Peter May, Permanent Secretary for Department of Health in Northern Ireland, added: “The Department of Health recognises the contribution the cross-border, EU-funded Need to Talk project has made to improving the lives of individuals within Northern Ireland, Ireland and Scotland who have been adversely affected by sight loss. The Department welcomes the positive impact of joint working between the Royal National Institute of Blind in Northern Ireland and Scotland, the National Council for the Blind, Ireland and Fighting Blindness, Ireland in helping people affected by sight loss access counselling and confidence-building services to support independent living. The Department looks forward to further developing existing joint working on cross-border health collaborations via the new PEACEPLUS Programme.”

Also commending the project, Gina McIntyre, CEO at the Special European Programmes Body, said: “The Royal National Institute of Blind People in both Northern Ireland and Scotland, Fighting Blindness Ireland, and latterly the National Council for the Blind of Ireland, are all to be commended for their collaboration, which has driven the tremendous success of the Need to Talk programme.

“Even throughout the challenging context of the pandemic, this important initiative helped so many living with sight loss across these islands, helping them to live independently and face their futures with confidence and therefore reducing the inequality of access to mental health and wellbeing services.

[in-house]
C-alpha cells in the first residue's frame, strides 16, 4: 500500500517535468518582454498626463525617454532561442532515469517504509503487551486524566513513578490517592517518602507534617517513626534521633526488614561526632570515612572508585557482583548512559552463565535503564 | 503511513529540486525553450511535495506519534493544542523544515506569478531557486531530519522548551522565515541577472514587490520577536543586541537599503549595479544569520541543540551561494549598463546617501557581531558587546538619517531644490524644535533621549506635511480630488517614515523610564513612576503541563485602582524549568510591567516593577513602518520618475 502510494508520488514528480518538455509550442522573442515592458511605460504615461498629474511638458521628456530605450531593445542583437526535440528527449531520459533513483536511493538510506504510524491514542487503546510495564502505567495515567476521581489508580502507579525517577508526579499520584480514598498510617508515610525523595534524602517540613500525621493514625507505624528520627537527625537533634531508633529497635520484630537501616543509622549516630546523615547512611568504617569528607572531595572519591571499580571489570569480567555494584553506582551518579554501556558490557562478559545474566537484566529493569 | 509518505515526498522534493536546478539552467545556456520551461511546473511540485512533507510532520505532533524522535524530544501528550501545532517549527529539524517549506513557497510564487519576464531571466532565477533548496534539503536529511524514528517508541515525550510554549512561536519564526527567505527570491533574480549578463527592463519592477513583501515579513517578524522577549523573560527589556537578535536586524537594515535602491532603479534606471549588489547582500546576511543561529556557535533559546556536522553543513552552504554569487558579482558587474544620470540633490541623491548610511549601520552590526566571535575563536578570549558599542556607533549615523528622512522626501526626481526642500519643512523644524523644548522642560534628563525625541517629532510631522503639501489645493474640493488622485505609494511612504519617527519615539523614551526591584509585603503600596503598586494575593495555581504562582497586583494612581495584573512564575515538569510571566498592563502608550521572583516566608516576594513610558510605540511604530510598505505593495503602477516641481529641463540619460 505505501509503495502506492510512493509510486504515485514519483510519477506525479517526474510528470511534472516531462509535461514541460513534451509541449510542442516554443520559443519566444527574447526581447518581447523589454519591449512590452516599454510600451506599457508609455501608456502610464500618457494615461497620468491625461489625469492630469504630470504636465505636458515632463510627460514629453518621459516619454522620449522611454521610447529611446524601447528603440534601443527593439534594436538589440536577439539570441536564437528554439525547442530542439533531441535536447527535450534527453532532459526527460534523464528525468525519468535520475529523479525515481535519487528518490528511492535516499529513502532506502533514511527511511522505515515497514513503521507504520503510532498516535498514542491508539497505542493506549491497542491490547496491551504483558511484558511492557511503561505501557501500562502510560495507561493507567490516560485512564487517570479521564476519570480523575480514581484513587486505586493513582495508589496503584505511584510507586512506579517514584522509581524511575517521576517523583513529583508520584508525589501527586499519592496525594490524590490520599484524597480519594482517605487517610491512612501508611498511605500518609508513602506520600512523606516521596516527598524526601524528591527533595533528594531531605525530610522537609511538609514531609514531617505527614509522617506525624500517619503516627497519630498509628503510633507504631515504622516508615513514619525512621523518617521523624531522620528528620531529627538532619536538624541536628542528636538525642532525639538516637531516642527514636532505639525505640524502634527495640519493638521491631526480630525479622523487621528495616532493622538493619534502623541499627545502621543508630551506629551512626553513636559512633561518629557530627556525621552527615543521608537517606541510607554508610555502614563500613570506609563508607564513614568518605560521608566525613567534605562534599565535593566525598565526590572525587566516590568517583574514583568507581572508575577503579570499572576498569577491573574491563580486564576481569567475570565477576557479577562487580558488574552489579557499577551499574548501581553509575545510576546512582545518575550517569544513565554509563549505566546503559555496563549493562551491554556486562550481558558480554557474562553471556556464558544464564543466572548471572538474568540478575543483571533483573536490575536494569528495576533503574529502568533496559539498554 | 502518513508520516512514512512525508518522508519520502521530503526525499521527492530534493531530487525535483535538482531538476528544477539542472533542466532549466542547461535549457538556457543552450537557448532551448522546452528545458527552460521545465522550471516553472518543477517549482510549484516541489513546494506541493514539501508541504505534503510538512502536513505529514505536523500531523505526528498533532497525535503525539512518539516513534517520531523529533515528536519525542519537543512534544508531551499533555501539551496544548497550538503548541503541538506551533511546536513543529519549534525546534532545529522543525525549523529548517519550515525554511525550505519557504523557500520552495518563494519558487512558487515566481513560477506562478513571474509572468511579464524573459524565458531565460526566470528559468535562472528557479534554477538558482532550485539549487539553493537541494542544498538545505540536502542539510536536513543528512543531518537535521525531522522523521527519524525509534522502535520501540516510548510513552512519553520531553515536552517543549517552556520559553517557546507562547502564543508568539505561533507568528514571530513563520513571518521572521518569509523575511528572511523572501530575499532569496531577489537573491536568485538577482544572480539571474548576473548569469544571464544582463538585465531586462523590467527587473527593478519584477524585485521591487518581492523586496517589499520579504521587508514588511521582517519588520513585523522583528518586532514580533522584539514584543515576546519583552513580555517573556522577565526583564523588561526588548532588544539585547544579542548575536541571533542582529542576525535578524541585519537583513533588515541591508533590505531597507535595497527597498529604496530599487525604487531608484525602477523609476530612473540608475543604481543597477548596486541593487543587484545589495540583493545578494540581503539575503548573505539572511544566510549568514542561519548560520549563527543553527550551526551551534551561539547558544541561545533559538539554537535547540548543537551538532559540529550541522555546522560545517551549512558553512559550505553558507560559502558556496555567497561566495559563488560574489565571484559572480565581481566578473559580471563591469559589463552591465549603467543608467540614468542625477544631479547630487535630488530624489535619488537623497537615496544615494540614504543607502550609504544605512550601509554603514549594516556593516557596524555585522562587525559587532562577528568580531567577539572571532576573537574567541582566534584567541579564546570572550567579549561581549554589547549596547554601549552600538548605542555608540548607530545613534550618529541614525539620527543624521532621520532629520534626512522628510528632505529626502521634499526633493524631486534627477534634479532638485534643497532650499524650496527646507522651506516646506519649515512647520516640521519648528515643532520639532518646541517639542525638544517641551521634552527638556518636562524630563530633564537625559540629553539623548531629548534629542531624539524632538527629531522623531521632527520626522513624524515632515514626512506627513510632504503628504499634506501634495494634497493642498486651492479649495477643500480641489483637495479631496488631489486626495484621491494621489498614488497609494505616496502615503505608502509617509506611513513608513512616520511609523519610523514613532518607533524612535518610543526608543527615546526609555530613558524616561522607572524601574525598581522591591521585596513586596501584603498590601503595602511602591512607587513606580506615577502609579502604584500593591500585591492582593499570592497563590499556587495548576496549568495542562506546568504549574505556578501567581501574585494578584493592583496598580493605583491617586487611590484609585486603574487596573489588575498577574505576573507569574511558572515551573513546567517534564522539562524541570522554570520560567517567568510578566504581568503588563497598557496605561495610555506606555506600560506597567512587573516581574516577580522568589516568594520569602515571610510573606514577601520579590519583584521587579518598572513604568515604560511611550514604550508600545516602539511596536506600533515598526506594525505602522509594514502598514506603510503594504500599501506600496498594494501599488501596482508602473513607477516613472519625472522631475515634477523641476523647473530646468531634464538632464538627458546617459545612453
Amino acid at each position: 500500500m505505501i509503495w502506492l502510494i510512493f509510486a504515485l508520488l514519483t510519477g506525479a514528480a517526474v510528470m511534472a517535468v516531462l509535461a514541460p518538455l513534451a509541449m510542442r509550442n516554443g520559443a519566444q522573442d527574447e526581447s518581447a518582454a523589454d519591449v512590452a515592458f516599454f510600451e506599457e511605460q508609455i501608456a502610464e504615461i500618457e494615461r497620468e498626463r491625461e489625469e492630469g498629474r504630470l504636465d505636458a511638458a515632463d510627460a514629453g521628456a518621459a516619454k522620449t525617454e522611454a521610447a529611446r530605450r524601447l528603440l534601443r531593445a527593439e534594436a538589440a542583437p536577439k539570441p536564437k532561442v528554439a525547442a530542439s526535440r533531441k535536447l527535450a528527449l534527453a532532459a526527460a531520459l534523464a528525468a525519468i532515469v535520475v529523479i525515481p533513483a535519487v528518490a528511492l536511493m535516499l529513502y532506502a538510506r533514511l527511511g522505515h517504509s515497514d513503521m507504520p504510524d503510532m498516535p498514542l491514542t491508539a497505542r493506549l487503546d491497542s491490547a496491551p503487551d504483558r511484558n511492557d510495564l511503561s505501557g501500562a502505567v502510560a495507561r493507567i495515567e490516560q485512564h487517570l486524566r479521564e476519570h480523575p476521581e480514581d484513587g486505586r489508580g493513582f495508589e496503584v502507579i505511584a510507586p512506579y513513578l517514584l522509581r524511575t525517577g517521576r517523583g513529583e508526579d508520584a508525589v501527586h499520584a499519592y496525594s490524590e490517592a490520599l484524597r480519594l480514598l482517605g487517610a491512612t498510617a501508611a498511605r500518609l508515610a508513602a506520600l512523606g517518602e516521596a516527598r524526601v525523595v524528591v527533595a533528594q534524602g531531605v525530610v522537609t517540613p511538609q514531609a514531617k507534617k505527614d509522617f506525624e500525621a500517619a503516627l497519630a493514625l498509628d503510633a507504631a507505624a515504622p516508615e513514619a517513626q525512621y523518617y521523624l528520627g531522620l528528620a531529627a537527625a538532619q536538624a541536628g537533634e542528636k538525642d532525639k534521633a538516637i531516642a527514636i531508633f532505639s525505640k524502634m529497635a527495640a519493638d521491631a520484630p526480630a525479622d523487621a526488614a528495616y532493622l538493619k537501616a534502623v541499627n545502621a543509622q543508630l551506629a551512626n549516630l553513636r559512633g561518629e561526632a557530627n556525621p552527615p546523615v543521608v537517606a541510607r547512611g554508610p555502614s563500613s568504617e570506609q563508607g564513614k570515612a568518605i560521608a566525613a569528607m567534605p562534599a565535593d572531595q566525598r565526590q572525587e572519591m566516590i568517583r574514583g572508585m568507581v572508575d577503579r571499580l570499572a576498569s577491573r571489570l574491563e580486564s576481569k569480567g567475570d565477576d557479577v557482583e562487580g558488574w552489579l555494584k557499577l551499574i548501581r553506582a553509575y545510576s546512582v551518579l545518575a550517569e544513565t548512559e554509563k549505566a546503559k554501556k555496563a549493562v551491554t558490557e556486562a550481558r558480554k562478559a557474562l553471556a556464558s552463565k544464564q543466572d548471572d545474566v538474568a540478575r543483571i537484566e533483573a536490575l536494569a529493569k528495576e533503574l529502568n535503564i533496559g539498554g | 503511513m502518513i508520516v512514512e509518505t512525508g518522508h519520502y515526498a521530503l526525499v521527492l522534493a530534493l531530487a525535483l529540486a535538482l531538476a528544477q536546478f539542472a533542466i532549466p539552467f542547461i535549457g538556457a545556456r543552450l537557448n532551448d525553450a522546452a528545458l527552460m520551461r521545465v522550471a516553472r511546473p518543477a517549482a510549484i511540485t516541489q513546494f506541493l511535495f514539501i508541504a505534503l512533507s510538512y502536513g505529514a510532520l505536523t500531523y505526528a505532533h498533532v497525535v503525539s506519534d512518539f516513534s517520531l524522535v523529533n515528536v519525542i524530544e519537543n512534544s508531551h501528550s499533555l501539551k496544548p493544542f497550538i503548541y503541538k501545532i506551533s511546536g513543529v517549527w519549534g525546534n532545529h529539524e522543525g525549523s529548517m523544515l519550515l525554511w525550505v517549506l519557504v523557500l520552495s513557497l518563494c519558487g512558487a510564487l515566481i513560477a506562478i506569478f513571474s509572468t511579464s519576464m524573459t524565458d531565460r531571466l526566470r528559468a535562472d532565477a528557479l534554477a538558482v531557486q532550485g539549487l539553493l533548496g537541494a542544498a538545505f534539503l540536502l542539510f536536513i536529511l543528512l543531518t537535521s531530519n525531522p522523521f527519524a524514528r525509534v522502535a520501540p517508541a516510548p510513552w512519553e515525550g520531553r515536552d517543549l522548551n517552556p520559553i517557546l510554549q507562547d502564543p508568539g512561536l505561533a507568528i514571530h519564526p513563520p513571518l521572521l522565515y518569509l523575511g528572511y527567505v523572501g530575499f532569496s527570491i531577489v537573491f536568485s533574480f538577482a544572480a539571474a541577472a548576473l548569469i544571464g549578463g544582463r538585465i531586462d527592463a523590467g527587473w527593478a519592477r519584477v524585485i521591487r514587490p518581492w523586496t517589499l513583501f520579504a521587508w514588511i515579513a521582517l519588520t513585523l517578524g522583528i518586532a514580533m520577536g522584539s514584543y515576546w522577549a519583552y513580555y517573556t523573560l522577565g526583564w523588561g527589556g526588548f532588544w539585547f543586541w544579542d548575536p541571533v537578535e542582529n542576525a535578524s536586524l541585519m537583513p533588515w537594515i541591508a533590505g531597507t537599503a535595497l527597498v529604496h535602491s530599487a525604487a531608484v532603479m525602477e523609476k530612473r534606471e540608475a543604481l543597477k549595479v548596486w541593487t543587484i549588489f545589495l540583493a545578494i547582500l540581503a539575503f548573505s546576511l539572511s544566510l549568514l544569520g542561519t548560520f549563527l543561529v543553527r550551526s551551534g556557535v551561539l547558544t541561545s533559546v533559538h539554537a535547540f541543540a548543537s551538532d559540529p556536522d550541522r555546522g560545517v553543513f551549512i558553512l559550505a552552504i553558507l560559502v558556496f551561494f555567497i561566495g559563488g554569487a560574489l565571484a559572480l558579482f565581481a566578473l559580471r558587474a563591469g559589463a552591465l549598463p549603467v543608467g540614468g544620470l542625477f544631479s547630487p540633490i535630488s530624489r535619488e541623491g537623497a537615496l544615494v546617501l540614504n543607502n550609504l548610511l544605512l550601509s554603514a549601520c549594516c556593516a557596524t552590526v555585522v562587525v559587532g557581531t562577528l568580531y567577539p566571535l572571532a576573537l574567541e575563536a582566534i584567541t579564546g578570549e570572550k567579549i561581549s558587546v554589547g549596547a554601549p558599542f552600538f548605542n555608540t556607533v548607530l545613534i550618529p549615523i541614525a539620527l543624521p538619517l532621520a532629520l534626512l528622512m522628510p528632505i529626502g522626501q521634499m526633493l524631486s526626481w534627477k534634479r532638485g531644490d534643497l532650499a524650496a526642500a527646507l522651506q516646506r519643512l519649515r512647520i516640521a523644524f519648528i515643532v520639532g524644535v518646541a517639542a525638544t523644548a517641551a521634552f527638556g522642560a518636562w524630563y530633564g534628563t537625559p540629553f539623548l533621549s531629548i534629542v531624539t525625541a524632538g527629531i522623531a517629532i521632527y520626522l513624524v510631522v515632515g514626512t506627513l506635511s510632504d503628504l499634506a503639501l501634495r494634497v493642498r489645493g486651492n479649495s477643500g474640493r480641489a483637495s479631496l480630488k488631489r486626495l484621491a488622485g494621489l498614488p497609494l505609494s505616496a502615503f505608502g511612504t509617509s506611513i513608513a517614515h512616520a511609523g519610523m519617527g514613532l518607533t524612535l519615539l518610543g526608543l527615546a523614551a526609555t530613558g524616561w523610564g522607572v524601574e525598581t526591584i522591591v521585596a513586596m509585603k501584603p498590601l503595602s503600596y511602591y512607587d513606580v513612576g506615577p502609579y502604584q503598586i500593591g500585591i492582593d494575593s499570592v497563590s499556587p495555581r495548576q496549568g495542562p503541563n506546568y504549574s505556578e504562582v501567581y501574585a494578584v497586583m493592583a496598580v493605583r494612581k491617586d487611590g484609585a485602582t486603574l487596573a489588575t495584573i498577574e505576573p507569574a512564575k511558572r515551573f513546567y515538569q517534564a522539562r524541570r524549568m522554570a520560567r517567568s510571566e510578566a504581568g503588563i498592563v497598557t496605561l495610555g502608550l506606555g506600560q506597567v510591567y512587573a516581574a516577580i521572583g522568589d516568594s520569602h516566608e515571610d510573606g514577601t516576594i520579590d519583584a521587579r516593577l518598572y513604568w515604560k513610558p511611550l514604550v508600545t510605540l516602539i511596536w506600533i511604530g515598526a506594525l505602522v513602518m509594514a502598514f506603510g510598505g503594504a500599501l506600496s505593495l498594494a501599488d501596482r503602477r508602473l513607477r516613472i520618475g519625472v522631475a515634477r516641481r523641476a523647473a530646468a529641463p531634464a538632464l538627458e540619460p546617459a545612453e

“The legacy of PEACE and INTERREG funding is how many citizens have benefited from the projects. There remains much more work to do and the newly launched PEACEPLUS programme will allow us to continue providing vital funding directly into communities where it will effect the greatest change.”

Speaking about the impact of the initiative, Amanda Hawkins from RNIB said: “Need to Talk has been so welcome, especially as during duration of the funding we have experienced a worldwide pandemic which left blind and partially sighted people even more isolated than they would have normally been.

“To be able to offer a mental wellbeing session or a course of counselling went such a long way in helping people during a really difficult time.”

Kevin Whelan, Head of Foundation at NCBI, added: “Need To Talk has been a really positive and impactful project for both NCBI and RNIB and we are grateful of the opportunity to partner on such a worthwhile initiative.

“At the heart of the service were those people who used it and it’s brilliant to hear about the positive outcomes that were achieved over Need To Talk’s lifetime. While it is sad to see the end of the project, we are delighted to celebrate its success and we wish those people who used the service all the best in the future.”

RNIB will continue to offer emotional support for blind and partially sighted people through its Sight Loss Counselling team. The service is accredited by the British Association for Counselling and Psychotherapy and is completely free and confidential. Call 0303 123 9999 or email [email protected].